HF bioengineering approaches are based on the accumulated knowledge on reciprocal epithelial‐mesenchymal (EM) interactions controlling embryonic organogenesis and postnatal HF cyclic growth.

However, despite recent progress in the field, clinical applications of tissue engineering strategies for hair loss are still missing. Neogenesis of human follicles derived from cultured HF dermal cells has not been successfully achieved yet.

This review focus on the research approaches being developed to tackle the major limitations of human HF bioengineering, namely the loss of cellular function following in vitro HF cells expansion, the loss of in vivo tissue context/architecture, and the reconstruction of autologous functional HF germs for clinical procedures.


HF is a mini‐organ that forms during embryonic skin development. Its functional and cycling activities rely on a coordinated communication between the different cell populations from epithelial, mesenchymal, and neural crest stem cell origin,5 which additionally regulates adult skin homeostasis and wound repair.6, 7

Therefore, understanding the HF anatomy, as well as the stem‐cell populations operating during postnatal cyclic regeneration, is crucial for tissue engineering‐based solutions.

Follicular dermal stem cells exist in the dermis (skin‐derived precursors, SKP) able to regenerate dermal sheath (DS), and populate the dermal papilla (DP) at every growth cycle.8

Both DS and DP comprise mesenchymal cells with multi‐lineage differentiation capacity.9 In the mature HF, the DP is adjoined to connective tissue sheath (DS), together forming the dermal component of the mature HF10 (Figure ​(Figure1).1).

The DP is thought to be a master regulator of HF cycling, which consists in serial phases of growth (anagen), apoptotic‐driven regression (catagen), and rest (telogen).11 On the human scalp, anagen lasts 1‐6 years and it involves the complete regeneration of the cycling portion of the HF (Figure ​(Figure1).1).

At the telogen‐to‐anagen transition, DP stimulates epithelial hair follicle stem cells (HFSC) from the bulge region, which are adult multipotent cells holding self‐renewal capability and kept quiescent in their niche surrounded by the sebaceous gland (SG) in the outer root sheath.12, 13

When DP stimulatory signaling overcomes the threshold imposed by the inhibitory bulge microenvironment,14 HFSCs divide generating a new pool of progenitors at the bulge base called the secondary germ cells,15 which survive catagen‐driven apoptosis.16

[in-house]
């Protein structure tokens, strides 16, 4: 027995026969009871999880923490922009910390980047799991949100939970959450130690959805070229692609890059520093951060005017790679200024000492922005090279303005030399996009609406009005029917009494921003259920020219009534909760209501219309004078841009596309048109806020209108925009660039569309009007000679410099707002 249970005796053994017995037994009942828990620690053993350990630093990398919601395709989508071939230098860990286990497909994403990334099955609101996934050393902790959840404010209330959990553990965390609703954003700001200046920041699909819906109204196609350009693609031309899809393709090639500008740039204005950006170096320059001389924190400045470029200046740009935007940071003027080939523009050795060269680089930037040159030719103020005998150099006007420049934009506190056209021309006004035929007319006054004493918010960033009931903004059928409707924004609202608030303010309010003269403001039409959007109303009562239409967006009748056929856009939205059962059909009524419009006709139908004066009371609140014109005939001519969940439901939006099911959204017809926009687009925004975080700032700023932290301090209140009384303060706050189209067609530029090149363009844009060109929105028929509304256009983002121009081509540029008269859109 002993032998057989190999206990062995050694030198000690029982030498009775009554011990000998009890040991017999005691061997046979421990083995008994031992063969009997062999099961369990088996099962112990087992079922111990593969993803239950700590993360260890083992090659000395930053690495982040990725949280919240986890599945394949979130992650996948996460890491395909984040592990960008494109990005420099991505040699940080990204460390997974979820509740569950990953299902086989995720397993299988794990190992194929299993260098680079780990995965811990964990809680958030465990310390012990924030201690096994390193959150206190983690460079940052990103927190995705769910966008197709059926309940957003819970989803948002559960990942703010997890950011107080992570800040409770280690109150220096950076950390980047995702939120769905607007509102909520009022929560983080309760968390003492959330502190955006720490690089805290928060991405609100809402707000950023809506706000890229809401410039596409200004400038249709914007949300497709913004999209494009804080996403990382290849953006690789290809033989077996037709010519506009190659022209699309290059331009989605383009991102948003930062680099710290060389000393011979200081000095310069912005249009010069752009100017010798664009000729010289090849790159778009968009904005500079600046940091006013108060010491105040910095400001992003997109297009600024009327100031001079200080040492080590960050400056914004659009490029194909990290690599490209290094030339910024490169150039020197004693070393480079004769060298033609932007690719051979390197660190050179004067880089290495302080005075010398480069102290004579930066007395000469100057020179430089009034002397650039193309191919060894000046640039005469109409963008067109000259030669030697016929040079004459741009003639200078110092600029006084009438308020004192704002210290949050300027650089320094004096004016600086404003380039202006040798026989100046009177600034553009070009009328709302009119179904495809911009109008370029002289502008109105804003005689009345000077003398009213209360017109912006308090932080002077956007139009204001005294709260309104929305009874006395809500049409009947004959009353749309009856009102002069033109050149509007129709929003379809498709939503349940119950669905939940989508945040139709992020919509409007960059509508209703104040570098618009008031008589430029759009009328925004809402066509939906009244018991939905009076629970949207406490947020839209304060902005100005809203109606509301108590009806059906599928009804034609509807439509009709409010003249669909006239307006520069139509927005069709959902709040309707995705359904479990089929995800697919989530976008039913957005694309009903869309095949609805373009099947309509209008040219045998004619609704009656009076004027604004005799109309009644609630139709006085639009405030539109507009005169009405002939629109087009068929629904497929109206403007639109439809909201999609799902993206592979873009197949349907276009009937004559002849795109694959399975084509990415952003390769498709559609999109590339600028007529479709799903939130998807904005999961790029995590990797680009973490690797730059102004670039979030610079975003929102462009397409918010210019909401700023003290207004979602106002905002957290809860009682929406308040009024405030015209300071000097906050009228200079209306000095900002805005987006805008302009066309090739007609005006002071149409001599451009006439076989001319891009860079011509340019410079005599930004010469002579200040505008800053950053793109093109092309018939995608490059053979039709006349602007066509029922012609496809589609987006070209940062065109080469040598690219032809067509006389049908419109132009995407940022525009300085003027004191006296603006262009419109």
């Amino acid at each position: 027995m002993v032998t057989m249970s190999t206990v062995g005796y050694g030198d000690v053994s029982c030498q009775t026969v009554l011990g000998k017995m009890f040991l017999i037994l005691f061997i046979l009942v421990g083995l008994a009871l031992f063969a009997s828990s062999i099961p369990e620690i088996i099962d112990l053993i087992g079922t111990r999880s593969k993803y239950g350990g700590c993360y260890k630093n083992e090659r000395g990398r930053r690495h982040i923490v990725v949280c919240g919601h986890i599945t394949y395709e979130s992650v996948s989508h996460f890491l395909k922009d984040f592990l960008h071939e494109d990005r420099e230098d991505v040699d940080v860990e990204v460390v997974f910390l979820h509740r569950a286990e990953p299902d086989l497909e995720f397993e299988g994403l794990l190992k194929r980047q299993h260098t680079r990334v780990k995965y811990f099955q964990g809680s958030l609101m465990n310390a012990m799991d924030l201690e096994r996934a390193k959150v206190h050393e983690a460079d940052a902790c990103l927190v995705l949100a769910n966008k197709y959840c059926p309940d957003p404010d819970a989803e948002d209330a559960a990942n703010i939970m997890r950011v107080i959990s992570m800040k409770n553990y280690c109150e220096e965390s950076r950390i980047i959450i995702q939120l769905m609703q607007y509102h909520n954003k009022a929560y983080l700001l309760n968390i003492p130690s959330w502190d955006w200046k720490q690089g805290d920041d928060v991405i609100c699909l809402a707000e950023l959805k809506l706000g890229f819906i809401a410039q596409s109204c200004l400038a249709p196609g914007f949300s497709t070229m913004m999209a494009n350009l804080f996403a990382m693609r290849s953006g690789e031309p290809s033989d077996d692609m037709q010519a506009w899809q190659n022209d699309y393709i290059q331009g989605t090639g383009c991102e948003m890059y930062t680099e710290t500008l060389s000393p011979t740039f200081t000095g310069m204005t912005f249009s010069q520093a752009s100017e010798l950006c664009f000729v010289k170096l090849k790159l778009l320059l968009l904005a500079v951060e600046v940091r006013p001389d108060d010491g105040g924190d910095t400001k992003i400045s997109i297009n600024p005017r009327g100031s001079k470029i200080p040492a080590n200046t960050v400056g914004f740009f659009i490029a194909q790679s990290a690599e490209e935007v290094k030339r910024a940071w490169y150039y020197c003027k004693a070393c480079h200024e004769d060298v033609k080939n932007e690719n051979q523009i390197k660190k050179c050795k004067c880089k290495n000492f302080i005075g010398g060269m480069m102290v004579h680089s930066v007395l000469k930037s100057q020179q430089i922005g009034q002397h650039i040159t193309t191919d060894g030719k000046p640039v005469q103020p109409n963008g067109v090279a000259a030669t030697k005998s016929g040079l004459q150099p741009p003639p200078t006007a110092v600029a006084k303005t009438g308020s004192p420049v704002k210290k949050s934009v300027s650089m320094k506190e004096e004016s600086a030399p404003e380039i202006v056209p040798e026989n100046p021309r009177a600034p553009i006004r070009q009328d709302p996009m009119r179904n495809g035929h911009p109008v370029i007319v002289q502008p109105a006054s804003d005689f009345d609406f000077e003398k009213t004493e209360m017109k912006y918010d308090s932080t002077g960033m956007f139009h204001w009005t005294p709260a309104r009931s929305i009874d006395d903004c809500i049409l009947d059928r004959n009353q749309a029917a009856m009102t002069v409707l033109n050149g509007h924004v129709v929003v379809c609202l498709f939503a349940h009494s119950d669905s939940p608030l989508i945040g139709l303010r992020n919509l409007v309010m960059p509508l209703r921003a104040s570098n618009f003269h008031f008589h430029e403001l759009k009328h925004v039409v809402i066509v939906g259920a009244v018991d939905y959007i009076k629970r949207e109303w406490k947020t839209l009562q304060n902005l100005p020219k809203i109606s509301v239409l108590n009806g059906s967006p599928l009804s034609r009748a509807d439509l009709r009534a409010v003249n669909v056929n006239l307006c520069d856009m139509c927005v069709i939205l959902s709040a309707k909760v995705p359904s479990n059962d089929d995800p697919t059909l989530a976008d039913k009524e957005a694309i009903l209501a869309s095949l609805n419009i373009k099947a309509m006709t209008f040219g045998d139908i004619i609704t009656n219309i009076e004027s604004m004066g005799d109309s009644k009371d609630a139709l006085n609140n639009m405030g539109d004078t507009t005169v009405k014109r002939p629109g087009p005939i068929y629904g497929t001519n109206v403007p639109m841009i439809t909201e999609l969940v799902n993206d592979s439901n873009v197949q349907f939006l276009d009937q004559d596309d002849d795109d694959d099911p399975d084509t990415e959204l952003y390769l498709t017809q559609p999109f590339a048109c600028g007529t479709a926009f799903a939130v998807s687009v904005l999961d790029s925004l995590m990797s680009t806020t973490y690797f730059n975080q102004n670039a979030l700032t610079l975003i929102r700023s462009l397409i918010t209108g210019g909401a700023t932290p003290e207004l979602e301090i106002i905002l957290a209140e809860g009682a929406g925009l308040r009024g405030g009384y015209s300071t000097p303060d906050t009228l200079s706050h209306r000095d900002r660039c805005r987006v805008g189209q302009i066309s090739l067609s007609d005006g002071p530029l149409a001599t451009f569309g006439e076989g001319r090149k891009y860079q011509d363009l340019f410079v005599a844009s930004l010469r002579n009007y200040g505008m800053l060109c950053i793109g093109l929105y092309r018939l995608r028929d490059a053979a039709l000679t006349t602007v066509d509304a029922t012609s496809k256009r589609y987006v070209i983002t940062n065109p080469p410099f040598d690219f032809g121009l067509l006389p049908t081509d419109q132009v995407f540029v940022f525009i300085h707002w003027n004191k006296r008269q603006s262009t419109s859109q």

These primed hair germ cells migrate to the bulb, while expanding and differentiating into transit‐amplifying cells (HF‐TACs) that attach to the basement membrane surrounding the DP lower half. HF‐TACs likely sit in place throughout much of anagen to fuel HF growth by differentiating into eight distinct epithelial lineages (eg, shaft, inner root sheath, and companion layer cells) and SGs17, 18, 19 (Figure1).

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Figure 1
Cell population dynamics during hair follicle (HF) morphogenesis and cycling stages. Interactions between epithelial and mesenchymal cell populations in the skin determine the embryonic morphogenetic stages of induction, organogenesis and cytodifferentiation, as well as the postnatal hair cycling stages of anagen, catagen, and telogen. Inset on the right depicts the complex cell population dynamics operating during anagen. Bulge quiescent hair follicle stem cells (HFSCs) are activated by dermal papilla (DP) stimulatory signals to proliferate and generate HF‐TACs (HF‐TACs). HF‐TACs migrate out of the bulge and differentiate either in outer root sheath (ORS) or epithermal progenitors. HF‐TACs that migrate into the hair matrix give rise to several differentiated epithelial cell lineages (in different colors) that directly contribute to hair growth. Besides HFSCs, melanocyte stem cells (MeSC) in the bulge give rise to differentiated melanocytes that fuel pigment granules to the adjacent differentiating cells. Dashed lines represent cell trajectories and solid lines represent molecular signaling